Improving Air Quality

All homes are susceptible to poor air conditions created by a variety of sources and in some cases, the air we breathe inside can be worse than the air outside!

Pollutants can be released into your home via chemicals and fragrances, tracked in by pets and feet, or can be a byproduct of other conditions such as mold growth when conditions are humid. Here are some tips for many things a home owner can do to improve the quality of the air they breathe.

Cleaning

Not many homeowners look forward to chores, yet regular cleaning is one of the most common steps to maintaining good air quality.

Vacuum

Chemicals and allergens accumulate in household dust. The simplest cleanup method is by using a vacuum with a HEPA filter. HEPA Filters can capture pollutants and ensure dust and allergens do not get blown back out of the vacuum’s exhaust. It is recommended to vacuum two or more times a week. Also, vacuum filters can get clogged! Do not forget to wash or replace your vacuum filter regularly.

Mop

Mopping hard floors will pick up any allergens, dander, and dust left behind by a vacuum. Even mopping with water alone can drastically reduce dust and contaminants.

Humidity

Humidity is one of the greatest contributors to poor indoor air quality. It is important to keep your home’s humidity between 30% and 50%. Mold and dust mites love moisture. If humidity is an issue for you, consider these tips:

  • Use an exhaust fan or open a window when cooking, bathing, and showering.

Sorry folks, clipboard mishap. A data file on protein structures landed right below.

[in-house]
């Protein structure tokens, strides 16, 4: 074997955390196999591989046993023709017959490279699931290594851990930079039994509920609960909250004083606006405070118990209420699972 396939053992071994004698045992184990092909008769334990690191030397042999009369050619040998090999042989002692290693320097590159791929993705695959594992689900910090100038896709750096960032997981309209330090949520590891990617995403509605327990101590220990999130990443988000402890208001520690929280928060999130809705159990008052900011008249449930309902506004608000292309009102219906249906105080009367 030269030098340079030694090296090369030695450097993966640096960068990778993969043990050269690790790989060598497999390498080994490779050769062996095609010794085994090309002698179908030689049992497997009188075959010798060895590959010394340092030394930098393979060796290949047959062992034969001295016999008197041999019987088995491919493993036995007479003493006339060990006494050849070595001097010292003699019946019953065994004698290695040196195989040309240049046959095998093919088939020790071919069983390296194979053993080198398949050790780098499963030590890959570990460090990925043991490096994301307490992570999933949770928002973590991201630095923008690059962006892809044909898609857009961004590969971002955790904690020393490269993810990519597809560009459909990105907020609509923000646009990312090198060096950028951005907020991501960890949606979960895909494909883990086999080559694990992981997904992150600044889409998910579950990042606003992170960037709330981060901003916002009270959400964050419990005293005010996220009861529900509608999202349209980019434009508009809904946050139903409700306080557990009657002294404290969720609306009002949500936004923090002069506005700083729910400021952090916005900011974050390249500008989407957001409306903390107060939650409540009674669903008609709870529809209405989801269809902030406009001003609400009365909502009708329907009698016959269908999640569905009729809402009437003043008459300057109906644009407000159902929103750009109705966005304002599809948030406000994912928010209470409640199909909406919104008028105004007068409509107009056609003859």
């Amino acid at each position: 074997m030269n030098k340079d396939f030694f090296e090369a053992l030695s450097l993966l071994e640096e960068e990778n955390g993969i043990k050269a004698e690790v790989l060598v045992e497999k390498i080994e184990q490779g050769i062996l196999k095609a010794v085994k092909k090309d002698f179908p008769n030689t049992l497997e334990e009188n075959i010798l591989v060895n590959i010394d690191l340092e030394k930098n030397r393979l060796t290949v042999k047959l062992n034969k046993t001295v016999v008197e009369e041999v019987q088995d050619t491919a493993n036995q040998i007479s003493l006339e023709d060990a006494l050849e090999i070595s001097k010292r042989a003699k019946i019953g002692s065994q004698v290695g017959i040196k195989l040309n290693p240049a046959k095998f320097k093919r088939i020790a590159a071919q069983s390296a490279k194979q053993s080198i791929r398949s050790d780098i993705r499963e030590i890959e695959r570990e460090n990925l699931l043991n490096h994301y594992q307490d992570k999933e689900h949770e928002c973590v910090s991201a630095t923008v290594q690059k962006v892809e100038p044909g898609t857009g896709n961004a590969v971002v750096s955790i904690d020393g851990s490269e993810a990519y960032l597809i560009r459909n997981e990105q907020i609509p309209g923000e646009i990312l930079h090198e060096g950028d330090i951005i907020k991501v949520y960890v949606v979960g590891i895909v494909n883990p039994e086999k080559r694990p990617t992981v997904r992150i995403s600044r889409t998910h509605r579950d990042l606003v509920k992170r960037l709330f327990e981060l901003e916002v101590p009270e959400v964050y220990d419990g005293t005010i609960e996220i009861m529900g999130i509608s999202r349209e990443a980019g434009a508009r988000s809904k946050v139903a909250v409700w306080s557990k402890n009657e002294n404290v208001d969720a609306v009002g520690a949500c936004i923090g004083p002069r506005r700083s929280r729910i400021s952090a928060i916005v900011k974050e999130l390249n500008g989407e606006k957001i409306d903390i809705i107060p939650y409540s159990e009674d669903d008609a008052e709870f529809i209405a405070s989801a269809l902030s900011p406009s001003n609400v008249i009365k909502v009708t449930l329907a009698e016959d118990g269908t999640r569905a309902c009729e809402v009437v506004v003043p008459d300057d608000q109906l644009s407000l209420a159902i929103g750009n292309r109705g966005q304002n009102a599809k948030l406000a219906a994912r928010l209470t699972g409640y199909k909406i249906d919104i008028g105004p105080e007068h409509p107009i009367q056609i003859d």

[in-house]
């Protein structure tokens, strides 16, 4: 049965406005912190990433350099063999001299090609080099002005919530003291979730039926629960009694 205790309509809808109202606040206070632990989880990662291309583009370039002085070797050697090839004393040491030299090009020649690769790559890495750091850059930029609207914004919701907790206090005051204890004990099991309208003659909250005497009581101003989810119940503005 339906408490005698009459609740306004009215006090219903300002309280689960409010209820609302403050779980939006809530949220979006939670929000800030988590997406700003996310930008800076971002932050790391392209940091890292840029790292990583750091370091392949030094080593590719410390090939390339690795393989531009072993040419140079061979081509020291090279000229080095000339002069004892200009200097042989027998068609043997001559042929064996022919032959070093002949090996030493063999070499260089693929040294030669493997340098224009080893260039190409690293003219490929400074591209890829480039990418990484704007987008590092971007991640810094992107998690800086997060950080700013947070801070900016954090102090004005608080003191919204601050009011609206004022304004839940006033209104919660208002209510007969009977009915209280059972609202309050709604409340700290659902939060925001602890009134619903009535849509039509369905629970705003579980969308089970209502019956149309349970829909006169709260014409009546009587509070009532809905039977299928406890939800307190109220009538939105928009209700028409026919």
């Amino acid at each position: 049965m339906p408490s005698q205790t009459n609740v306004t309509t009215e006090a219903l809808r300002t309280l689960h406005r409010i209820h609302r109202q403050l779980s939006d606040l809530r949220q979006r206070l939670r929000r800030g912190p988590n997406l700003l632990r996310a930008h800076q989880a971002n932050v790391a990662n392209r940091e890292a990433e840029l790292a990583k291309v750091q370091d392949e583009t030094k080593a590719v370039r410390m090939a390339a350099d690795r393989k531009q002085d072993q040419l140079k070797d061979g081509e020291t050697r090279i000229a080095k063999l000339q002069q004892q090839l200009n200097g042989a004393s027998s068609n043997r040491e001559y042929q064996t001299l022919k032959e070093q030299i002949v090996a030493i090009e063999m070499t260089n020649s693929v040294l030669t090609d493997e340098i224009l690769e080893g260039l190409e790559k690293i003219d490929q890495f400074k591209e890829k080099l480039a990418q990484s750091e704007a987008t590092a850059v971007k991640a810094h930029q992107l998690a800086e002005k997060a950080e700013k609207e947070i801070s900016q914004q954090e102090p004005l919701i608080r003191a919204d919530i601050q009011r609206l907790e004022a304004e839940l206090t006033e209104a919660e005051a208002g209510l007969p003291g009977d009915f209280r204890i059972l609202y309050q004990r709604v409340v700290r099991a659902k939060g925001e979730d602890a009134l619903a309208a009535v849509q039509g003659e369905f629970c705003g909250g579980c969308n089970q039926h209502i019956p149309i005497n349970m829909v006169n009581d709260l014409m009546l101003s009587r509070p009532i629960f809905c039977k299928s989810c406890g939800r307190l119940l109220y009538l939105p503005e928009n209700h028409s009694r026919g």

• Avoid over-watering house plants.
  • Ensure your clothes drier is vented to the outside of the house.
  • Ensure you have no plumbing leaks or standing water in the house.
  • Consider using a dehumidifier and your air conditioner.

Smoking Indoors

Second hand cigarette smoke is one of the leading contributors to poor indoor air quality. Cigarette smoke contains more than 4000 chemicals and research shows that second hand smoke increases risk for infections, asthma, cancer, sudden infant death syndrome, and respiratory problems. If you must smoke, take it outside.

Radon

Both new and old homes are susceptible to radon. Radon is a radioactive, colorless, odorless gas and is the second leading cause of lung cancer. Radon typically rises up through the ground and enter the house through cracks and holes in the foundation and walls. Even granite countertops can emit small amounts of radon. For more information, please see the EPAs Consumer’s Guide to Radon Reduction: How to Fix Your Homehttps://www.epa.gov/radon

Naturally Smelling Good

Synthetic fragrances in laundry products and air fresheners emit dozens of different chemicals into the air. Even some plugin air fresheners were found to emit up to 20 different VOCs. Under US Federal Law, these chemicals do not need to be labeled on the product – only the word “fragrance” is required to be listed.

  • Look for and use fragrance free products.
  • Stop using aerosol sprays. Furniture polish, carpet cleaners, deodorants, hair sprays can all contribute to higher VOC levels in the home.

Ventilation

Make use of your homes ventilation when possible. Ventilation helps dilute and remove indoor airborne pollutants generated from indoor sources. Many homes have fans that vent to the outside in the bathroom and kitchen. These fans will remove contaminants in those rooms and expel them to the outside.

Natural ventilation can quickly improve indoor air quality. Opening doors and windows will allow fresh air to replace stagnant, stale air in your home. Exercise caution when outside conditions are less than ideal. Avoid opening windows when pollutants such as smoke or smog are present, or when ozone levels are high.

  • Open windows to allow fresh air in on a nice weather day.
  • Bring the outside in! Plants act as living air purifiers. Plants use CO2 (what we exhale) for photosynthesis and emit fresh oxygen as its byproduct.

Conclusion

There are a LOT of factors to consider that can impact your home’s air quality. Fortunately, there are a lot of simple actions you can take to immediately improve your environment. Monitoring your home’s humidity regularly as well as regular cleaning can do wonders for your indoor air quality.